Composing Detectably Recoverable Concurrent Data Structures in Persistent Memory
Jeehoon Kang is an Assistant Professor in the School of Computing at KAIST. Before joining KAIST in February 2019, he worked on developing a compiler for AI accelerators as Chief R&D Officer in FuriosaAI. He received his Ph.D. (2019) in Computer Science from Seoul National University. His research interests are in the design and verification of concurrent and parallel systems. Recently, his group has been focusing on concurrent data structures, persistent memory, and hardware description language. He is a recipient of various awards including POPL 2022 and PLDI 2017 distinguished paper awards.
Persistent memory (PM) is as fast as DRAM and as durable as SSD. Thanks to these properties, PM is expected to significantly optimize transaction systems such as file systems and database management systems. However, it is challenging to program PM for two reasons. (1) Reordering: due to compiler and CPU optimizations, PM accesses may be reordered. (2) Recovery: should a system crash, persistent objects in PM should be recovered to preserve their invariants.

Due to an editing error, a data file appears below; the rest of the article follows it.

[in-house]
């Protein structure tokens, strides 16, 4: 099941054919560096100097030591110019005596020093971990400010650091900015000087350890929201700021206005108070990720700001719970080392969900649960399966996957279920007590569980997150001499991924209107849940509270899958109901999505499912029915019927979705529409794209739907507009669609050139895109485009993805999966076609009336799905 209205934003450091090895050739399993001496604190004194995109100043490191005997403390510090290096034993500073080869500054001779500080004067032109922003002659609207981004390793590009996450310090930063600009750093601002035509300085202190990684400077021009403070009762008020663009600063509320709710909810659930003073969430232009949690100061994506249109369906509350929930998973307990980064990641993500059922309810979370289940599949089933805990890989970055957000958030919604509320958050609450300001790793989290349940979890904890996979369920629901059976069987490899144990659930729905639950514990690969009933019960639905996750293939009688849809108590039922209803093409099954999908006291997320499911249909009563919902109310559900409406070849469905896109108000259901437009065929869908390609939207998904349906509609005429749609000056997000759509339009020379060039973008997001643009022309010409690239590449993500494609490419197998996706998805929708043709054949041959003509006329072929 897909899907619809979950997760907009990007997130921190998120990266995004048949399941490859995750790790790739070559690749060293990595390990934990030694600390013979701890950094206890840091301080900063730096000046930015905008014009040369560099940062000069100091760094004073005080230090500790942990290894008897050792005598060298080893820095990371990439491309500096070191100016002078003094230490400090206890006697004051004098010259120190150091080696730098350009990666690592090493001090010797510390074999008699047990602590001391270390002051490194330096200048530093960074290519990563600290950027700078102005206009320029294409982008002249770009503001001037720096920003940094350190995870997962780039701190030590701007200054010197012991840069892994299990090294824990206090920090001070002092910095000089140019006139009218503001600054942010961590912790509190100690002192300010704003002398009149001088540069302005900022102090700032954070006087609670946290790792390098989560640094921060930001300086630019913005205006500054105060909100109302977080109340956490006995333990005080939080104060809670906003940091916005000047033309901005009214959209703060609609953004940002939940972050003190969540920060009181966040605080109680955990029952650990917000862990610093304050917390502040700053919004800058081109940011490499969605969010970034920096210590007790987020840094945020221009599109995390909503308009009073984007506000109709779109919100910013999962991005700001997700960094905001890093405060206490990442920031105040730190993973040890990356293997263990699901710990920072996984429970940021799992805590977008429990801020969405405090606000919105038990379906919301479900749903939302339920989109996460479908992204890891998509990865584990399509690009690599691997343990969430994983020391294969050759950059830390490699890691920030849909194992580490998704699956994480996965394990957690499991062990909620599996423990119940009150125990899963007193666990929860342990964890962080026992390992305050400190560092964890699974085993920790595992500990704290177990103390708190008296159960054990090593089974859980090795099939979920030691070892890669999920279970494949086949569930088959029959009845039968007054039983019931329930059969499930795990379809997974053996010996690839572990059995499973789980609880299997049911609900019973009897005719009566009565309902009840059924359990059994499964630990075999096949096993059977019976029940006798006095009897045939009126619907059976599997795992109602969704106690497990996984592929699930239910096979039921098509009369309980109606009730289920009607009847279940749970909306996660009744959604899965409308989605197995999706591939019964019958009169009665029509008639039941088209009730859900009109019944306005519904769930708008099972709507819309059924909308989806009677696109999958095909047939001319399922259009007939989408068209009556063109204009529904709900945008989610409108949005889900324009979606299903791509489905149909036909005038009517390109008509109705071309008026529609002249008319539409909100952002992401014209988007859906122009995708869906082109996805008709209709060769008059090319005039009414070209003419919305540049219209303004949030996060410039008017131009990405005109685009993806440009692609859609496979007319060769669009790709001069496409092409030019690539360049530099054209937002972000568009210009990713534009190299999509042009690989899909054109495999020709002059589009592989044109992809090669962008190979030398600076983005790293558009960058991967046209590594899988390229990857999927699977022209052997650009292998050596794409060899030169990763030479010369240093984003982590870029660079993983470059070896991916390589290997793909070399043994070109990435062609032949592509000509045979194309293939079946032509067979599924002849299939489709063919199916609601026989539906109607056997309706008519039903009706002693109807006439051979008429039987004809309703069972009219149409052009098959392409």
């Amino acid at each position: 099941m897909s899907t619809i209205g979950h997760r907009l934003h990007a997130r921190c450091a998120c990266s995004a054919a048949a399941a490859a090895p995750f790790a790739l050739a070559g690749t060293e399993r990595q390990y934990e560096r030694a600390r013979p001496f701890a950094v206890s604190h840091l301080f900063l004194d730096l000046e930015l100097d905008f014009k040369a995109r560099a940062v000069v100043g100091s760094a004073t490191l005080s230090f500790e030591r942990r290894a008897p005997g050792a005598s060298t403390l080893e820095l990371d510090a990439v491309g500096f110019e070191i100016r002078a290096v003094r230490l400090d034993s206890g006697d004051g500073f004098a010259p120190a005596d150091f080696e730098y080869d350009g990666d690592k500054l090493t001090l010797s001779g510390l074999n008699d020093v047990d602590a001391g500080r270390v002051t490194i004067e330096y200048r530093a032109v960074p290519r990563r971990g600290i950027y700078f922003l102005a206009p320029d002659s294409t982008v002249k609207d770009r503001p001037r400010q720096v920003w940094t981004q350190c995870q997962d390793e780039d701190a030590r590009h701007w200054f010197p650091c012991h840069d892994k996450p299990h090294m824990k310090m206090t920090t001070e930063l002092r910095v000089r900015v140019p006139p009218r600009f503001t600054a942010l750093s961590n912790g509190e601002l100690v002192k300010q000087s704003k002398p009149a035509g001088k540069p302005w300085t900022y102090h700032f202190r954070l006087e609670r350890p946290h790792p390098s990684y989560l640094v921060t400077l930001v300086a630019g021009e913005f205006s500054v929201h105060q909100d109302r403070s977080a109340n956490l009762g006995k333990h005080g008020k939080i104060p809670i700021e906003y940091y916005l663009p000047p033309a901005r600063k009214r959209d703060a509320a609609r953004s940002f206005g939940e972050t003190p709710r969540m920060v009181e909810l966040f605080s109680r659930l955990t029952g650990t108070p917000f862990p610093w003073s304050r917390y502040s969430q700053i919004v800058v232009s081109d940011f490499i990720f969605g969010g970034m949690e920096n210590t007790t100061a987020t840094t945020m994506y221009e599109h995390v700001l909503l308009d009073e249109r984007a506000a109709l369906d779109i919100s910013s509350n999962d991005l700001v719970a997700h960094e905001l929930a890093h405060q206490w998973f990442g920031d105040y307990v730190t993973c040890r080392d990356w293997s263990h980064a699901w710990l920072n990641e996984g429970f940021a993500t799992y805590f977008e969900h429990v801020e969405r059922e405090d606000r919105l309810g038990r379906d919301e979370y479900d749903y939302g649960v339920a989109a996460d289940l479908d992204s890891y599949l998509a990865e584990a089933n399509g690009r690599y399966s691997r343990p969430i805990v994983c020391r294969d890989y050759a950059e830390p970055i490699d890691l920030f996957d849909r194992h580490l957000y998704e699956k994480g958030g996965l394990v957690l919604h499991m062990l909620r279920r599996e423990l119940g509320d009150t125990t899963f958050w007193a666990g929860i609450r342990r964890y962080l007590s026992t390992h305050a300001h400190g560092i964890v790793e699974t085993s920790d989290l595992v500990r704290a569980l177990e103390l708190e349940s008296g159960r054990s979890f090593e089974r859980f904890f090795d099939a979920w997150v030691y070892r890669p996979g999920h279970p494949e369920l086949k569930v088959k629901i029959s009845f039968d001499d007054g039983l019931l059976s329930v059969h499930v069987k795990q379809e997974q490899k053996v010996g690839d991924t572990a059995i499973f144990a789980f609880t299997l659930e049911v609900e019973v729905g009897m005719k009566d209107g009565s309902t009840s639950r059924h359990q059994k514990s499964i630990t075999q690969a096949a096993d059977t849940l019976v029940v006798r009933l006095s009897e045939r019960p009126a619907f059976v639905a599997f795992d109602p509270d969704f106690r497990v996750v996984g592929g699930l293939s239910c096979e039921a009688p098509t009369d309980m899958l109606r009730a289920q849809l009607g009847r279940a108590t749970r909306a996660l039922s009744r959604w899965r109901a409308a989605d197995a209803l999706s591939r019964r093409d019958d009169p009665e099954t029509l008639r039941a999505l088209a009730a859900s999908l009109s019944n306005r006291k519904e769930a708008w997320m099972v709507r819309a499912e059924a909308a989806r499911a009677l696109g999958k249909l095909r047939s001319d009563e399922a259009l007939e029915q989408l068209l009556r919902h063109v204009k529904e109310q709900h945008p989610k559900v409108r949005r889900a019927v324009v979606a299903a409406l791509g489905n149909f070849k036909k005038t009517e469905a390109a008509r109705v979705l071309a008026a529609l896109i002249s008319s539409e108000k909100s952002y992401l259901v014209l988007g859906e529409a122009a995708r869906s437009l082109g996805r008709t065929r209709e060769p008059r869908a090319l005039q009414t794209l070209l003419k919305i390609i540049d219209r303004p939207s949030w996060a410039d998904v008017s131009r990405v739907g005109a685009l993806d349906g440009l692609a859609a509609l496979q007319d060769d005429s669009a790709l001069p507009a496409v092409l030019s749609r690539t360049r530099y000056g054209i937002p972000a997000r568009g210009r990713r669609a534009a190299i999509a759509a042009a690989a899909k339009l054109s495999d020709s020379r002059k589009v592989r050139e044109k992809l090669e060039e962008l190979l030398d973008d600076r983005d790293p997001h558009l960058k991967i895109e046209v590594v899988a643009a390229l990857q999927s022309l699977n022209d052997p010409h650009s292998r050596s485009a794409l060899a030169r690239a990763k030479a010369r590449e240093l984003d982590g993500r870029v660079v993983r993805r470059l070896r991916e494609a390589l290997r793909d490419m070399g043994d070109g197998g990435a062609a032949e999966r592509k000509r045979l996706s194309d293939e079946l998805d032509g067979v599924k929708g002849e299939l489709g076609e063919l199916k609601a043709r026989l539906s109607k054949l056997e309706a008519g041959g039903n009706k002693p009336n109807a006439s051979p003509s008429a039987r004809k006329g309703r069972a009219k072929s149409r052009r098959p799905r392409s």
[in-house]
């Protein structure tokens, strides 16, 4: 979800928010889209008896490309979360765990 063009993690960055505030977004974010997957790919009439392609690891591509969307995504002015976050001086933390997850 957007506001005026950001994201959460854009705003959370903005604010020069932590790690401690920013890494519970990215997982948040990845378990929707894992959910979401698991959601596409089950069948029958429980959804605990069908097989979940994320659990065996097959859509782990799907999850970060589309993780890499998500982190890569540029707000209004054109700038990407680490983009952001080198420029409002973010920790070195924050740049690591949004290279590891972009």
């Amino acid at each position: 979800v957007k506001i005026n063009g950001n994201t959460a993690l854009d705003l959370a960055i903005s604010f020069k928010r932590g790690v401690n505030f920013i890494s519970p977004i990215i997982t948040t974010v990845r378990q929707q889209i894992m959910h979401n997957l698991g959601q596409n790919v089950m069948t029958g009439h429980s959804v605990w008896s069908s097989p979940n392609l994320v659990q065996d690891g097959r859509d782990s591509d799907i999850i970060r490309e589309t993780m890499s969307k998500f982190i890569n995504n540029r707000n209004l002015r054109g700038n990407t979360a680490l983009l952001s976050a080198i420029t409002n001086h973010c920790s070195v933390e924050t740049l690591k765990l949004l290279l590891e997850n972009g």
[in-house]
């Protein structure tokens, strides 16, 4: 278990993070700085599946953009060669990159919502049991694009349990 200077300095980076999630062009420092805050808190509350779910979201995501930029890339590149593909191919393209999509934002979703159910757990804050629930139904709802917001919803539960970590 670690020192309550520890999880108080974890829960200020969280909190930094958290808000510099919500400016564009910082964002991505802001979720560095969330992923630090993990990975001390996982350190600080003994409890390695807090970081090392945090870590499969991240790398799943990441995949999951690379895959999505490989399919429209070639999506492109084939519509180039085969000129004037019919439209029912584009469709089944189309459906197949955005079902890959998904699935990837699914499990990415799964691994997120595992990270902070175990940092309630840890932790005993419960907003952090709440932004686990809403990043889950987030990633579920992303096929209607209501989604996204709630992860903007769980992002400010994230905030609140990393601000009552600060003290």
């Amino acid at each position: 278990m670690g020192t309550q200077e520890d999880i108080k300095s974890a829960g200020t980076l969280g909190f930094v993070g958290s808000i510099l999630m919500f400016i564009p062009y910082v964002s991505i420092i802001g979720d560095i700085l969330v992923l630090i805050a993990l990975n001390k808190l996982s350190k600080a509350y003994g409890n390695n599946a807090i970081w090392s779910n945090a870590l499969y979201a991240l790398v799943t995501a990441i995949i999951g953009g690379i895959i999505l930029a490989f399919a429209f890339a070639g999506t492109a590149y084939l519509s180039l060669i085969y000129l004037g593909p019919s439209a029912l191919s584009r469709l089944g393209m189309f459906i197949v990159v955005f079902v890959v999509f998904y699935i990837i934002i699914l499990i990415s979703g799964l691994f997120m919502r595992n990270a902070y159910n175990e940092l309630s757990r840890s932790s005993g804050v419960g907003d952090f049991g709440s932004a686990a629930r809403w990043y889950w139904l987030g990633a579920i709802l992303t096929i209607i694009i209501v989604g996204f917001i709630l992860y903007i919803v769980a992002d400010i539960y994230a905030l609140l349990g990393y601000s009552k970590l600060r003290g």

In this talk, we present approaches to the above challenges. (1) To formally understand reordering, we define an operational semantics of PM (PLDI 2021). Unlike the prior work, our semantics targets real-world ISAs such as Intel-x86 and Armv8, and precisely describes the allowed behaviors. (2) To assist programmers to write recovery functions, we prove a failure transparency theorem for a large class of programs (Submitted). Unlike the prior work, our construction supports general control constructs and lock-free programming patterns. The key idea is a control flow-aware generic recovery function based on timestamps.